Medium Format – is it the holy grail?


As a pro photographer it was almost mandatory that you have a medium format camera. There was no getting away from the fact that to show an art director a 6 cm x 6 cm transparency on the light box was much more impressive than squinting at a 35 mm slide. Mind you, when you dropped a 5 inch x 4 inch transparency down beside them, it looked more impressive again.

So if bigger is better, or size matters or suchlike, why did we not use 5×4 all the time? Size of the camera and ease of use covers all that. While I have taken a 5×4 on location, it practically required a team of native porters to carry it, the film holders and light-proof bags and the tripod and compendium. No, 5×4 is wonderful in the studio and impractical in the wild (unless your name is Ansel Adams and you are prepared to wait days to get the clouds in the right place).

Having decided that medium format was going to be needed and that it was much more practical than 5×4, it was necessary to see what was on the market and how did I find them in use. Fortunately, since there was quite a nest of photographers in my local area it was possible for me to try out various models before taking the plunge myself.

The first was the Pentax 6×7. I was initially attracted to the fact that it was like a larger 35 mm camera. A full range of lenses were available from fish-eye to 1000 mm telephoto. I was sure it was going to be ‘my’ camera – till I used it! The sheer physical size of the thing made it unwieldy. 184 mm wide, 149 mm high and 156 mm deep (and that is the body only). And what did it weigh? A whopping 2.4 kg, that’s what. Then there was the delay between depressing the shutter and the horrible ‘thunk’ inside as it all happened, the shutter shuddered and the mirror clanked on its way out of the way! No, it wasn’t a Pentax 6×7.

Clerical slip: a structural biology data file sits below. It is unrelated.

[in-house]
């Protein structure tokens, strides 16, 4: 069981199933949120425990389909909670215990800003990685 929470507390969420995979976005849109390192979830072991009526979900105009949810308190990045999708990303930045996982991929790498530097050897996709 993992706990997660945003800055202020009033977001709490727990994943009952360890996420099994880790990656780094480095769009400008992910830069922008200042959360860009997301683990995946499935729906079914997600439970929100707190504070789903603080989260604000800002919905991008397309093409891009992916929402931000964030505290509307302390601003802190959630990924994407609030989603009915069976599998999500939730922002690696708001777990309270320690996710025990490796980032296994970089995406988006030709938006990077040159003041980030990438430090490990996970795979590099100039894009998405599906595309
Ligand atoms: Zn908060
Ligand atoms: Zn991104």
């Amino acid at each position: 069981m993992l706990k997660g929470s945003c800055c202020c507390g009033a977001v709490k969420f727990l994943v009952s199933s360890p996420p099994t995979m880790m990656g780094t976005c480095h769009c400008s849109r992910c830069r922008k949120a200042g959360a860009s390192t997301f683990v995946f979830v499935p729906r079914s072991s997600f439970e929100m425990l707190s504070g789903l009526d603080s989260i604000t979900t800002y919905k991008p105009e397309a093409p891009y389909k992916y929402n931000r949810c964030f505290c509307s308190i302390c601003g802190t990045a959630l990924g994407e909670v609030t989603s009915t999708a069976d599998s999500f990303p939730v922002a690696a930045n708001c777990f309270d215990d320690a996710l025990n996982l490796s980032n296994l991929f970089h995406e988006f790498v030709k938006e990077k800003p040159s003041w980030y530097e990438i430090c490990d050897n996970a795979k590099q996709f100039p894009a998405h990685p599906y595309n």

I then tried the Mamiya RB 67 Pro-S. This is not like a 35 mm camera, but rather like a large box with a film holder on the back and a viewing screen on the top. Difficult to get used to initially, but it certainly took sharp photos, but the interlocks eventually wore me down. To take verticals or horizontals with this 6×7 camera you had to flick levers and turn backing plates – it was all too fiddly, though there are pro photographers out there who swear by their Mamiyas.


However, the medium format camera that everyone spoke about in hushed tones were the Hasselblads. These had the largest system with four cameras, over 20 lenses and interchangeable backs, including Polaroid. You can practically photograph anything with a Hasselblad, and even though it is medium format (which they did on the moon), and even the motor-driven ones are not as heavy as the Pentax. While there is a waist level view finder, most photographers opt for the metering prism viewfinder which was so accurate you could almost dispense with light meters. It really was the case of a quick adjustment, trial with Polaroid, and if it was OK, blast away.

I have to admit I loved my ‘Blads’, but as the years rolled on and 35 mm film became even sharper, the need for medium format became less. Even the art directors began to see that unless you wanted to blow the image up to the size of the side of a house, 35 mm was quite satisfactory.

But there was still a great satisfaction to be had from using the 6×6 camera and looking at the gorgeous transparencies. Unfortunately, except for some very specific reasons, medium format has been superseded and now with the digital revolution will soon be museum pieces. However, if you ever do see a medium format camera going for sensible money, do buy it. You will get a satisfaction from your photography that is hard to beat, especially compared to today’s auto-everything electronic marvels.